Academic Staff Union of Universities, ASUU, is adamant on Government meeting all their demands before they call off their current strike. They have also shown that this strike is not only to fight for their own entitlements but for the overall good of the Nigerian University and education system at large.
Rising from its congress at the Delta State University (DELSU), Abraka, Benin Zone of the Academic Staff Union of Universities (ASUU) on Wednesday night, the Union vowed that the ongoing industrial action by lecturers would not be called off despite the release of N100 billion by the Federal Government to ease the burdens in the universities.
The union accused the Federal Government of divide and rule by trying to buy the Committee of Pro-Chancellors and Committee of Vice Chancellors with the recent release of another N30 billion, saying such policy would not divide them.
Coordinator of ASUU in the zone, Sunny Ighalo, insisted that until government adhered strictly to the agreement earlier reached by both parties, the lecturers will not return to the classroom.
“The ASUU has been on a nationwide total and indefinite strike to express its frustration over the continuing reluctance of government to fully implement vital aspects of the 2009 FGN/ASUU agreement as captured by the MoU of January 2012.
“This struggle, which has now entered its ninth week, is driven by the unshakable resolve of our members to stem the continuing trend with successive governments of Nigeria, to systematically destroy public education through neglect and near total abandonment.
“The strike has indeed moved into a critical stage where government is now applying the instrument of intimidation and blackmail and other gimmicks to undermine the struggle,” Ighalo said.
At the end of their meeting a statement was signed by Chairman of DELSU ASUU, Emmanuel Mordi; Chairman of UNIBEN ASUU, Anthony Moye-Emina; Chairman of AAU ASUU, Fred Esumeh; Chairman of NDU ASUU, Beke Sese; and Ighalo himself.
The lecturers accused government of being insensitive to the plight of Nigerians by not meeting their demands as contained in the MoU.
Ighalo insisted that the union was not on strike to make fresh demands, and neither was it ready to renegotiate the existing agreement.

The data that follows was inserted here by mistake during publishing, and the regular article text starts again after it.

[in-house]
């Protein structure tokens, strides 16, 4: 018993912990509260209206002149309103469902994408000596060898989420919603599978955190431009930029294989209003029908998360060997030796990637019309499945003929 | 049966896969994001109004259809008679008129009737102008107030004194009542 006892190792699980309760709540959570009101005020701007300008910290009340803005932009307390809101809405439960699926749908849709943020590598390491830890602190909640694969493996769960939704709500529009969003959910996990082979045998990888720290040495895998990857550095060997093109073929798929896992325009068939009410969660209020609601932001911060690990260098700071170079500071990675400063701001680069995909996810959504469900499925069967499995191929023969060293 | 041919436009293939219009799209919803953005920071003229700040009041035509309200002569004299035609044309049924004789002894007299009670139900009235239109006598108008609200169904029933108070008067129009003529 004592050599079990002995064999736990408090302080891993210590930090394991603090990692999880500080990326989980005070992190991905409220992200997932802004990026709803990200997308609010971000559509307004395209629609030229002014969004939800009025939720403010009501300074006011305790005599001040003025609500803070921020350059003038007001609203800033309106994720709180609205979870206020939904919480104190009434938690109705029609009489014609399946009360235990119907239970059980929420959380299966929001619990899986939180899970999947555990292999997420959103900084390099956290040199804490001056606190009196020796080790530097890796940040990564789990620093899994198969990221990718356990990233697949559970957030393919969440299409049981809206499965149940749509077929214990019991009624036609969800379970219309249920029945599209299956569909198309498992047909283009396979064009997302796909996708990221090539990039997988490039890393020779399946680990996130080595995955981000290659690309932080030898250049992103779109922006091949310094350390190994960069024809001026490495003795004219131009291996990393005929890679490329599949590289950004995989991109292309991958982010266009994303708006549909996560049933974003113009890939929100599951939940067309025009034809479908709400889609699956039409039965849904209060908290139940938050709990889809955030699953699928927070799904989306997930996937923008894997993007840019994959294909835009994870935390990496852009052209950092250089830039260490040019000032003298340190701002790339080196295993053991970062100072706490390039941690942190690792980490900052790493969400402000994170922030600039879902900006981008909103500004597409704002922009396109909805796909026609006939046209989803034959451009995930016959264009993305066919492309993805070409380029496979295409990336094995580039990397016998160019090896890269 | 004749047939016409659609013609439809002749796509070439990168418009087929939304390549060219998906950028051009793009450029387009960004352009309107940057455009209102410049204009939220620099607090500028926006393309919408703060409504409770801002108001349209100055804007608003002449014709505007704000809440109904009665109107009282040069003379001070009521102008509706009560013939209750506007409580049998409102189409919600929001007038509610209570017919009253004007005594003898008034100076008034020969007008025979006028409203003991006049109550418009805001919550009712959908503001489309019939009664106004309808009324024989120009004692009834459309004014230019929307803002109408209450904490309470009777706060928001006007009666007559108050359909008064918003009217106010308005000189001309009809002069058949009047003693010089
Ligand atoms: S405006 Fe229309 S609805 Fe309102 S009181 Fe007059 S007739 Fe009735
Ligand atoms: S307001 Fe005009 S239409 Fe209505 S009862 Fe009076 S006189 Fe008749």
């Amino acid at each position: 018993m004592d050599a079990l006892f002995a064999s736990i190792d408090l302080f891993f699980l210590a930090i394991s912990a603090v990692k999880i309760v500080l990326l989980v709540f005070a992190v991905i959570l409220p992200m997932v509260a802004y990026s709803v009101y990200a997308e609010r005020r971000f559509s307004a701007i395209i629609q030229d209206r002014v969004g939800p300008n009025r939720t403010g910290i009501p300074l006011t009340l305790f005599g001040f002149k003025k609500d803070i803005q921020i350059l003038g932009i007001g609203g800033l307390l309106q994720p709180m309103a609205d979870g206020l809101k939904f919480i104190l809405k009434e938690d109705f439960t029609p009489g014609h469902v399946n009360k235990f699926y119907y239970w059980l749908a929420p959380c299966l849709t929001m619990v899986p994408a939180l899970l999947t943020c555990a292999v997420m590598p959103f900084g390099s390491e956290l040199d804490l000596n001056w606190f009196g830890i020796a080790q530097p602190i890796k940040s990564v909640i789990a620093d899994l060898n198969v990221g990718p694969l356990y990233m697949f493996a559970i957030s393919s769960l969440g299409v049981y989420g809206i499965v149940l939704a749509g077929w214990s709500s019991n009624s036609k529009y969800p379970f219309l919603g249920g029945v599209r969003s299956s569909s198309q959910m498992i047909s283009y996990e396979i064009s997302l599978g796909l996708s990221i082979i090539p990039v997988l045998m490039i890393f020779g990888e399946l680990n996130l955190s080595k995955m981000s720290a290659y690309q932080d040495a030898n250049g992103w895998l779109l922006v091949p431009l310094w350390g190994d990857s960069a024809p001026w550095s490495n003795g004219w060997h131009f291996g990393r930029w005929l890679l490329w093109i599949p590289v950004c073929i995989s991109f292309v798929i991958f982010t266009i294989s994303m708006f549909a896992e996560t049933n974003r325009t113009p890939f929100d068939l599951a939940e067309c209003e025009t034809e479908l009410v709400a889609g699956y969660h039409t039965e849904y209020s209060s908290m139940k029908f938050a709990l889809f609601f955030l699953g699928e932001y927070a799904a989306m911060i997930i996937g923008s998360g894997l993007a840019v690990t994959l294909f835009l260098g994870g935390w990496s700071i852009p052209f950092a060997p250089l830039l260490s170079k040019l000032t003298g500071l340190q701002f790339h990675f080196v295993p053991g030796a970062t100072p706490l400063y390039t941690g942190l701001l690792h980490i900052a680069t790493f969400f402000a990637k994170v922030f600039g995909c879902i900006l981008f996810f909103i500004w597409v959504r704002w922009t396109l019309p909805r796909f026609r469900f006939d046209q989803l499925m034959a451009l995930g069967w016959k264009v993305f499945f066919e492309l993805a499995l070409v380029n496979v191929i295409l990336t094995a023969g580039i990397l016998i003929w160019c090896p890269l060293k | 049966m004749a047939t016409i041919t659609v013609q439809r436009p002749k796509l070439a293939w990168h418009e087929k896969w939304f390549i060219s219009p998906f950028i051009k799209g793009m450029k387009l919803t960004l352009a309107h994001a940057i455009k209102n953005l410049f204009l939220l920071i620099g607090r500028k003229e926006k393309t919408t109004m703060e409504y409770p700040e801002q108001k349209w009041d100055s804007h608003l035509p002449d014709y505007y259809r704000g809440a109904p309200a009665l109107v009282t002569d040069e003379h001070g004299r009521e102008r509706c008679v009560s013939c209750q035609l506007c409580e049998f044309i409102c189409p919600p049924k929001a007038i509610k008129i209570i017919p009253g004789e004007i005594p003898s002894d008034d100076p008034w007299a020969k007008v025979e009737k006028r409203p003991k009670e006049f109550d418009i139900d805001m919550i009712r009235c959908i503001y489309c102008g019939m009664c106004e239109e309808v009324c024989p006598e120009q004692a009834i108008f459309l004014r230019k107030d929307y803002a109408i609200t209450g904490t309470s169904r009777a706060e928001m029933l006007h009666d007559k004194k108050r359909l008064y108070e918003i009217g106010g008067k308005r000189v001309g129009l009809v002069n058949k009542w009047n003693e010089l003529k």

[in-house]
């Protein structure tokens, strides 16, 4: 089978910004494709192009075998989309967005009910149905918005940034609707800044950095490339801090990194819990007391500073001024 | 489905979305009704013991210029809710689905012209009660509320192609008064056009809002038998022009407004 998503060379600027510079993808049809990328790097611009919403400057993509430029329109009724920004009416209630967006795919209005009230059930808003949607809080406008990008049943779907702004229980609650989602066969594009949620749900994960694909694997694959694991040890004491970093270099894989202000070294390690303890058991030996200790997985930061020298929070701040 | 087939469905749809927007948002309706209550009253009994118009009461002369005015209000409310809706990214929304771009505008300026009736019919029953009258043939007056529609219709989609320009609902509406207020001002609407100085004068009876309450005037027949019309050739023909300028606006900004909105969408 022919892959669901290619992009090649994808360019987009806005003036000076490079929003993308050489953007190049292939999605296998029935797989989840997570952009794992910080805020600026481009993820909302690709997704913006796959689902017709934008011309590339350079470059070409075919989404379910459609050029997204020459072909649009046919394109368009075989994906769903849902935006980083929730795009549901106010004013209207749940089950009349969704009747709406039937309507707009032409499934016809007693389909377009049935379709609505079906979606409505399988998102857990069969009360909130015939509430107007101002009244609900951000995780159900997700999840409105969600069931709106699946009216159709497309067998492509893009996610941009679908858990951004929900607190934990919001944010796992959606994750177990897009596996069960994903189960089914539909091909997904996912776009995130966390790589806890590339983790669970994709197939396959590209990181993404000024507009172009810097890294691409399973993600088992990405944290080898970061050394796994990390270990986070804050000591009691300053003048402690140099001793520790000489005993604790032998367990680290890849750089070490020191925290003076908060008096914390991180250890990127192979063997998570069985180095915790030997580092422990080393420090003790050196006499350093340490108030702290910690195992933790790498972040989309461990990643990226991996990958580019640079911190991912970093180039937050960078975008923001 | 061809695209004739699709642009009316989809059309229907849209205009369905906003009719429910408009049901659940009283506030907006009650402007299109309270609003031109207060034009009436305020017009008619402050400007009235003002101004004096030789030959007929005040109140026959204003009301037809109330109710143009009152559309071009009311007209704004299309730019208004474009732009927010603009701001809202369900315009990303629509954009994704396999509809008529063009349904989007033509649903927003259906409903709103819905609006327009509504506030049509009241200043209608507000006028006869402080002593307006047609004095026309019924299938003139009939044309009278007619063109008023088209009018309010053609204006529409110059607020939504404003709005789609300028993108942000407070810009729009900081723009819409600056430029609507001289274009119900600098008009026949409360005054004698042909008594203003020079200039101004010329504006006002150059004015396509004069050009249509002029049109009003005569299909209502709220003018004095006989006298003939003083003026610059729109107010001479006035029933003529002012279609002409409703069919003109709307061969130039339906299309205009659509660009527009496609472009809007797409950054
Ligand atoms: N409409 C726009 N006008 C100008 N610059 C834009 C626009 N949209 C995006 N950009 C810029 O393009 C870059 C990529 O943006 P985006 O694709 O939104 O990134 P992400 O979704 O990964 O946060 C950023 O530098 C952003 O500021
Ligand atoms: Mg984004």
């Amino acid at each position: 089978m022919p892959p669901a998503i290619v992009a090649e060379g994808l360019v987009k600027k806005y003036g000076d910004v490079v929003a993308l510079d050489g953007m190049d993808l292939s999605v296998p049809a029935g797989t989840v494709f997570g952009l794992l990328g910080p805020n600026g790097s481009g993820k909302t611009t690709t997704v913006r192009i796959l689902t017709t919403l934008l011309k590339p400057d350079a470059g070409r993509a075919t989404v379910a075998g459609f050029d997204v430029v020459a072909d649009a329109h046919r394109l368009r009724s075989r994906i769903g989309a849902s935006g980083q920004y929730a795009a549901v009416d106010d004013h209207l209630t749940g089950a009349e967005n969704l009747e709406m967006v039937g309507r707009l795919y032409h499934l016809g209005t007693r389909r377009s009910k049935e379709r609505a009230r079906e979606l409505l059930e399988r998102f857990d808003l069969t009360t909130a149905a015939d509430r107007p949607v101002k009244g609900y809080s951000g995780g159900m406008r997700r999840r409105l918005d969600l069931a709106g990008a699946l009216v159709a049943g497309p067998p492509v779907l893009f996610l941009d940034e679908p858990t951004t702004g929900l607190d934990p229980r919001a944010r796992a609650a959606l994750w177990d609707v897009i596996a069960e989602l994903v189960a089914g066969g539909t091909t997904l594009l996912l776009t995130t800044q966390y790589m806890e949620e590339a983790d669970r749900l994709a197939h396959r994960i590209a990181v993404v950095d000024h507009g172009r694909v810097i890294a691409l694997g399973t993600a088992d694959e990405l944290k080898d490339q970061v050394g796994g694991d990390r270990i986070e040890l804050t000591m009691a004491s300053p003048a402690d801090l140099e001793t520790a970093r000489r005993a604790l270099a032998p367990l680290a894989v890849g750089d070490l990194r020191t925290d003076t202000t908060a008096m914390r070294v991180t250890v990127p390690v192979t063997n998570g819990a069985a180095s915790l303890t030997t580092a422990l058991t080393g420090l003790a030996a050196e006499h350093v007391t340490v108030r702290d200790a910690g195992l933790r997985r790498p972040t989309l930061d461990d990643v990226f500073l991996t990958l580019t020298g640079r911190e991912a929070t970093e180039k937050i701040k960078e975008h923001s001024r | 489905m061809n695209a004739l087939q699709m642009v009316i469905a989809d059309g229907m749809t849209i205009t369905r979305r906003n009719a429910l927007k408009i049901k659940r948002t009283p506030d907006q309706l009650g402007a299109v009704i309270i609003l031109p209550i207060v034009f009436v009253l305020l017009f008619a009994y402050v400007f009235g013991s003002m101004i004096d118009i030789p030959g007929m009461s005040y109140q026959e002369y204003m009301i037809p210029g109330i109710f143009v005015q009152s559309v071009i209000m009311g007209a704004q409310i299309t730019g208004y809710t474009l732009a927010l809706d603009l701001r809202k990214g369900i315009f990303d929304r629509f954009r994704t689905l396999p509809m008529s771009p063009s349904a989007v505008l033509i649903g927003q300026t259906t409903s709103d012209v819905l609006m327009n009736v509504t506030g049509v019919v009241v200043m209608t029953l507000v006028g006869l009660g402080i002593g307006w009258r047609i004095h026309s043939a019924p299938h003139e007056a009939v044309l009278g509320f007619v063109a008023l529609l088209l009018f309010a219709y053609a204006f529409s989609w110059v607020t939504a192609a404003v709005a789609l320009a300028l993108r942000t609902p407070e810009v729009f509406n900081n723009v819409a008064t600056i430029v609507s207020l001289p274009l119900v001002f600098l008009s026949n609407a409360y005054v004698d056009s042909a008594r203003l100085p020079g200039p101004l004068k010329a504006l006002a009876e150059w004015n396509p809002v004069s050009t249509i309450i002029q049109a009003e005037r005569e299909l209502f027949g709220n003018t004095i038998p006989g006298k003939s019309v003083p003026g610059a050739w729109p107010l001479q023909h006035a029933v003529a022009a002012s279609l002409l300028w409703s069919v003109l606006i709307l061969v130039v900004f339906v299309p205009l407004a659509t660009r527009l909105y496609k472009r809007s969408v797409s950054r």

Rather, “We are calling on the government to implement the 2009 ASUU/FGN agreement it willingly signed with the union in 2009,” he added.
According to him, though N500 billion was expected from the government based on Needs Assessment carried out and contained in the MoU of January 2012 for revitalisation of the universities, government claimed it distributed N100 billion most of which were promissory notes.
He appealed to parents and students to understand the lecturers’ position, noting that it was to help the education system in the country which had almost collapsed.
But Minister of Information, Labaran Maku, himself on Thursday pleaded with Nigerians to try to come to terms with the predicament government faces in all sectors of the economy and refrain from assessing the administration of President Goodluck Jonathan as under-performing.
Maku, who spoke against the backdrop of the ASUU strike at an interactive forum with journalists in Abuja, said huge money being spent on the sustenance of peace, particularly in the crisis-ridden North East states, was indirectly having its toll on the resources available for educational development.
He described ASUU’s demands as mundane, saying, “The striking lecturers’ grievances are tied around earned allowances but they forget that government in the past two years has never defaulted in the payment of their statutory salaries.”
“People are quick to point accusing fingers on the Federal Government, even when things are not working at the state level.
“Take the issue of primary school education for instance, it is the responsibility of states and local governments to provide basic education for citizens in their states, not the responsibility of the Federal Government, but we go out of our way to intervene in the education sector, which accounts for why Federal Government released funds for the building of ‘almajiri’ schools in the North.
“What ASUU is clamouring for bothers on allowances, not unpaid salaries and government has provided N30 billion for a start, yet they are not satisfied.
“It is not only in education that we have challenges, we have challenges in almost all the sectors, from insecurity, aviation, agriculture, power and a host of others.
“But we appeal to Nigerians to understand our predicament as a nation, look at what we have spent on insecurity, which is far higher than education; we are calling on our people to give peace a chance, as we generate more monies through tax revenues more funds will then go into education,” he stated.
Benue State Governor, Gabriel Suswam, also spoke on the strike, calling on students to engage members of the ASUU in dialogue, stressing that the lecturers have no reason being on strike.
The Governor, who noted that the Federal Government had on Tuesday released another N30 billion for federal universities in the country, added that his own state university – Benue State University (BSU) – has already received about N950 million from the N100 billion earlier released by government.
The Governor spoke when he hosted officials of the National Union of Benue State Students (NUBESS) led by its President, Matthew Mamwoo, at the Government House, Makurdi, on Thursday.
He, however, told the students that his call was not to prompt them to embark on strike but instead to “engage ASUU in dialogue.”
Suswam lamented a situation whereby ASUU was still insisting that government pay a total of N92 billion because “it is not practical” after government has shown commitment by paying N30 billion.
Related: Latest ASUU News Update!